Caring for your Denim

We asked our denim experts for their top tips to keep your favorite jeans looking like new. Follow these simple care suggestions to get the most out of your denim.
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Environmentally-friendly tips are marked in green.



To prevent dark dyes from bleeding, wash your jeans before wearing them. Add 1/2 cup of white vinegar to the water during the first wash to set the dye.


Wash your jeans only once or twice a month - as infrequently as possible. Use a mild soap and a damp cloth or a toothbrush to remove small stains. Machine wash cold with a detergent formulated for cold temperatures for best results.


Air dry flat to retain shape. Drying can shrink your jeans and warp the fabric. Only use a dryer to shrink your jeans.

If using a dryer, dry on low heat for 20 minutes maximum and then air dry the rest of the way.

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Environmentally-friendly tips are marked in green.



If you want to hem your jeans for the perfect fit, wash them beforehand. Denim tends to shrink length-wise and hemming before washing can lead to an unexpectedly cropped look.

Breaking In:

For that lived-in look, spray your jeans with water as you wear them around the house to get natural creases and worn-in effects.


To keep your denim smelling its best, rub it with a fabric sheet or spray it with fabric freshener. Simply hanging them outside will work too.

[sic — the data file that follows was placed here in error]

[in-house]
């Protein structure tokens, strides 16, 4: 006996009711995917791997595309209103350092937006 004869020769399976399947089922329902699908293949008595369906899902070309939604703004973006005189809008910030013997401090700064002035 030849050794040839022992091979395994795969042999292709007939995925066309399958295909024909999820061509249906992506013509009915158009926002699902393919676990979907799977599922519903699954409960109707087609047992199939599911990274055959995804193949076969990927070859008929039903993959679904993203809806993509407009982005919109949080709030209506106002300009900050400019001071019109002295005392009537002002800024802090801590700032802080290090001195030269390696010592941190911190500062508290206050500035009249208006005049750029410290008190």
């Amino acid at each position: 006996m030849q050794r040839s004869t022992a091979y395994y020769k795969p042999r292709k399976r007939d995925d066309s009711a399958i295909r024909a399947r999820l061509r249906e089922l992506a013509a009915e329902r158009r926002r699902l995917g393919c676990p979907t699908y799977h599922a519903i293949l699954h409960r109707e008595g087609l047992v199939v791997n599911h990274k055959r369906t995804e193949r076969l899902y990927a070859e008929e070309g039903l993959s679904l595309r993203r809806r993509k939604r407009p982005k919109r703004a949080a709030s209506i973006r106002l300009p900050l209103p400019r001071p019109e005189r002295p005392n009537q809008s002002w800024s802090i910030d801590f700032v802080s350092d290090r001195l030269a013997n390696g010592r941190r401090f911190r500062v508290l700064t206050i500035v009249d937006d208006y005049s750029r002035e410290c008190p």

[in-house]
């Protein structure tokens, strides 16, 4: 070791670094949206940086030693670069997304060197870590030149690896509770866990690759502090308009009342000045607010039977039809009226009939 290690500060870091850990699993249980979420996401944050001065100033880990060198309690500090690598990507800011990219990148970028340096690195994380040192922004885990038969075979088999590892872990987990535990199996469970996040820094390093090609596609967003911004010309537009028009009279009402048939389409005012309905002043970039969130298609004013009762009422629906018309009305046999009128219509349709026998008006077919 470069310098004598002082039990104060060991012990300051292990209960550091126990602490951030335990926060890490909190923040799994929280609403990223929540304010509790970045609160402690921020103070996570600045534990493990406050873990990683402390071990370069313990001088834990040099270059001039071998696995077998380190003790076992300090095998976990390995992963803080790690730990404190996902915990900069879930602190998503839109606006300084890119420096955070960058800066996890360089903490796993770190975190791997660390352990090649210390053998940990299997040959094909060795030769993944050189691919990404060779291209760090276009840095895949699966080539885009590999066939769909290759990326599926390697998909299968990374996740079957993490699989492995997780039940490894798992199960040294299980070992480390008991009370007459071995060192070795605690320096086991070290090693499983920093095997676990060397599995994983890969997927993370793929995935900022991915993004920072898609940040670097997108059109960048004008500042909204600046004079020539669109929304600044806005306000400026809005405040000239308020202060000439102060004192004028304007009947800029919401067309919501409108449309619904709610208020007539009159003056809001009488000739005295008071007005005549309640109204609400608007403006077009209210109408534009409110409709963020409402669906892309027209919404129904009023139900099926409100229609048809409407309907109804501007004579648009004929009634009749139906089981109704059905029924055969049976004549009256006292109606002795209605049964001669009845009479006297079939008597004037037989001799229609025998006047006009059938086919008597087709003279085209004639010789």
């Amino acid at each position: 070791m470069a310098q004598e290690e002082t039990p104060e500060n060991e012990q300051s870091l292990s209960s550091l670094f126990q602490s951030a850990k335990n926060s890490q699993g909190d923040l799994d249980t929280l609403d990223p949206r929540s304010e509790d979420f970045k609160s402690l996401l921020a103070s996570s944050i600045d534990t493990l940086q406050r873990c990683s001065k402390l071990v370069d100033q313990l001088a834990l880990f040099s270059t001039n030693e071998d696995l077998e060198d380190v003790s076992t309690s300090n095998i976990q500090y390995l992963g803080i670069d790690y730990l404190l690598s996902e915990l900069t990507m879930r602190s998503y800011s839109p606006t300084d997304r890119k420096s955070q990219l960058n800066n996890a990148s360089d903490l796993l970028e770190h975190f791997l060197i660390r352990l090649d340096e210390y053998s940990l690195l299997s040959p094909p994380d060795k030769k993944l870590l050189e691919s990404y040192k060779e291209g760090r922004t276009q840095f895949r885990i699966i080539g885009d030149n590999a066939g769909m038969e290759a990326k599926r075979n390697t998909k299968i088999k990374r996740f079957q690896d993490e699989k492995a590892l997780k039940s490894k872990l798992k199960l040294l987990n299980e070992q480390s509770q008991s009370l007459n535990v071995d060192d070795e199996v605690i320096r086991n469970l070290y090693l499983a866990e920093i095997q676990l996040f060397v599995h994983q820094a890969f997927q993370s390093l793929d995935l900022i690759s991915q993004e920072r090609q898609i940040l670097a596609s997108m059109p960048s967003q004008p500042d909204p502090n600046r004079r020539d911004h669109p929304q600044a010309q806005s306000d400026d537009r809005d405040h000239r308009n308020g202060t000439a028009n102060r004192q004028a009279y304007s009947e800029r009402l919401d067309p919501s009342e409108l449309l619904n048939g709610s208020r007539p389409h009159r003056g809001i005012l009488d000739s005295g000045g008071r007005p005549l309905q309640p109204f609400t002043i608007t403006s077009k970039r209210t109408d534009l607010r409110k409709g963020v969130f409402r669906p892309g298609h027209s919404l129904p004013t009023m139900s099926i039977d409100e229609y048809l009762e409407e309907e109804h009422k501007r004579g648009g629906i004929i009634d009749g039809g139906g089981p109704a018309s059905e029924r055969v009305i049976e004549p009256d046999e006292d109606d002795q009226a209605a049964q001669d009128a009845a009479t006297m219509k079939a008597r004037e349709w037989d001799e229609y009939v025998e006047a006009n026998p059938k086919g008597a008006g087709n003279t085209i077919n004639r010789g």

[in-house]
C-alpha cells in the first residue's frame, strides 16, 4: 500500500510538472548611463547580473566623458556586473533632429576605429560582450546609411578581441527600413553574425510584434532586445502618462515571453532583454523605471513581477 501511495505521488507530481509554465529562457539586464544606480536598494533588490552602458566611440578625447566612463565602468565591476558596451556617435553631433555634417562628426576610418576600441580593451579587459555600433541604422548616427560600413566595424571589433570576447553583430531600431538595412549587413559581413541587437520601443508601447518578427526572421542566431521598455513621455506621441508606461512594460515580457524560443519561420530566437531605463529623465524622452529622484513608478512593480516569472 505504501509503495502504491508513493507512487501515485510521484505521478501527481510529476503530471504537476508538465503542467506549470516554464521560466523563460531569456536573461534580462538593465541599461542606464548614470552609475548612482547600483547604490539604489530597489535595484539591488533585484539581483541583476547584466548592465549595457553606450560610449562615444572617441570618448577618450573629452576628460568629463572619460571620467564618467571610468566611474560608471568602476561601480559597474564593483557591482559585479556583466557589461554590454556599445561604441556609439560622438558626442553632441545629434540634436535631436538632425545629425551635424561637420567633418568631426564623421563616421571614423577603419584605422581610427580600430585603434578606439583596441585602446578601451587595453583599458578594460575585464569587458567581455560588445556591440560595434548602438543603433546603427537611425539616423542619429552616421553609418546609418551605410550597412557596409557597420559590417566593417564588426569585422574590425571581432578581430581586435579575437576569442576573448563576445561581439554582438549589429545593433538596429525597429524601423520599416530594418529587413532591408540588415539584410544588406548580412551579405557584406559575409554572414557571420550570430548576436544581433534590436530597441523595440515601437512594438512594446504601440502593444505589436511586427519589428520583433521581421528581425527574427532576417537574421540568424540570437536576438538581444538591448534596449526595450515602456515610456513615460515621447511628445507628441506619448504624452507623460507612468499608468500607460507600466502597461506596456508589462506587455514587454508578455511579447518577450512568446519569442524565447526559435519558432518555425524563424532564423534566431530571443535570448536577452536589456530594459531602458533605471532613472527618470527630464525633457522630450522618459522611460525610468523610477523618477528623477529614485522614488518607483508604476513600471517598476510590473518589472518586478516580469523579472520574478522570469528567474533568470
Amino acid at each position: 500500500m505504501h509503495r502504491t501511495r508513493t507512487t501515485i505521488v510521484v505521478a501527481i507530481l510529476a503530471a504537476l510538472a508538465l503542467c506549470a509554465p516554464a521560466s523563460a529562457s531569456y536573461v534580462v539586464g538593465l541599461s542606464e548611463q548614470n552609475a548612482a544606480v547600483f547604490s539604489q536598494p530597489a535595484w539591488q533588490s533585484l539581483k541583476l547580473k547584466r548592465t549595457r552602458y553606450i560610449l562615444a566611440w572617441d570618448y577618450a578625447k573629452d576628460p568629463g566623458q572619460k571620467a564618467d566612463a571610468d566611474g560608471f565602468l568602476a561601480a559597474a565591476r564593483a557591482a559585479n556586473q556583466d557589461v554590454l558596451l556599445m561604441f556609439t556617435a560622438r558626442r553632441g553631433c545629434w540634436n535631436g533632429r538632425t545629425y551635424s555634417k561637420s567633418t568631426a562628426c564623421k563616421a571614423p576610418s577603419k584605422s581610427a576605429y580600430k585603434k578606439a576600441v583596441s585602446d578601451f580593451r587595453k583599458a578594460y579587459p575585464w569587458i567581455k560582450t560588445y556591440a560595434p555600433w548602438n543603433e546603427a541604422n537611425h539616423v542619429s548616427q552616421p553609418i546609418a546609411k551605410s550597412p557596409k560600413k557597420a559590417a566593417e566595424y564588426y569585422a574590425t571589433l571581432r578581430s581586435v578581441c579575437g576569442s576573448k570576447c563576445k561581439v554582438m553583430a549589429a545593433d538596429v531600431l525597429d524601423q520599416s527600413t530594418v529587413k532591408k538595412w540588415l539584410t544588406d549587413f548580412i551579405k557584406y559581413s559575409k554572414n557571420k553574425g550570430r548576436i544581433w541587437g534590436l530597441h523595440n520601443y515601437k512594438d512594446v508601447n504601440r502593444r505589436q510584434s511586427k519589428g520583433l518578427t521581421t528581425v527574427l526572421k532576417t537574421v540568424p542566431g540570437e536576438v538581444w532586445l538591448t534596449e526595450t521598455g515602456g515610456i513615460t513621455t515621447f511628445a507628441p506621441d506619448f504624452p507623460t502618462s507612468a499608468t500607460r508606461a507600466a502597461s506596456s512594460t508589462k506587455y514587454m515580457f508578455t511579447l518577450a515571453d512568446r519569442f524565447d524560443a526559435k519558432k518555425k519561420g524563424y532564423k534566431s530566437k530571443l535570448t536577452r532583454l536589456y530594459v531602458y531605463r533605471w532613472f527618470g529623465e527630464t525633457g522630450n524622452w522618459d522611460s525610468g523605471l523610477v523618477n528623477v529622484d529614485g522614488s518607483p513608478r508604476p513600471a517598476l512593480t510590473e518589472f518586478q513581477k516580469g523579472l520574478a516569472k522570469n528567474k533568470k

The best way to store denim is to hang it from the belt loops to reduce creases and wrinkles. Attach two S-hooks to a regular pants hanger and hang by the outside belt loops.


If closet space is an issue, fold your jeans into stacks like you see in GUESS stores - with the zipper inside of the fold.



Old washing machines are inefficient with both water and energy. When shopping for a new machine, look for the Energy Star certification to reduce your water and energy usage. Choose a front-facing washer, especially for washing synthetic materials (such as fleece, polyester or spandex). These garments release microscopic plastic fibers into the waterways. Top-loading machines release 6-7 times the number of the microfibers as front-facing machines.


To be as environmentally-friendly as possible, skip the dryer completely and use a clothesline or drying rack instead.


Certain fabrics such as wool, lace, cashmere or silk may need to be hand washed.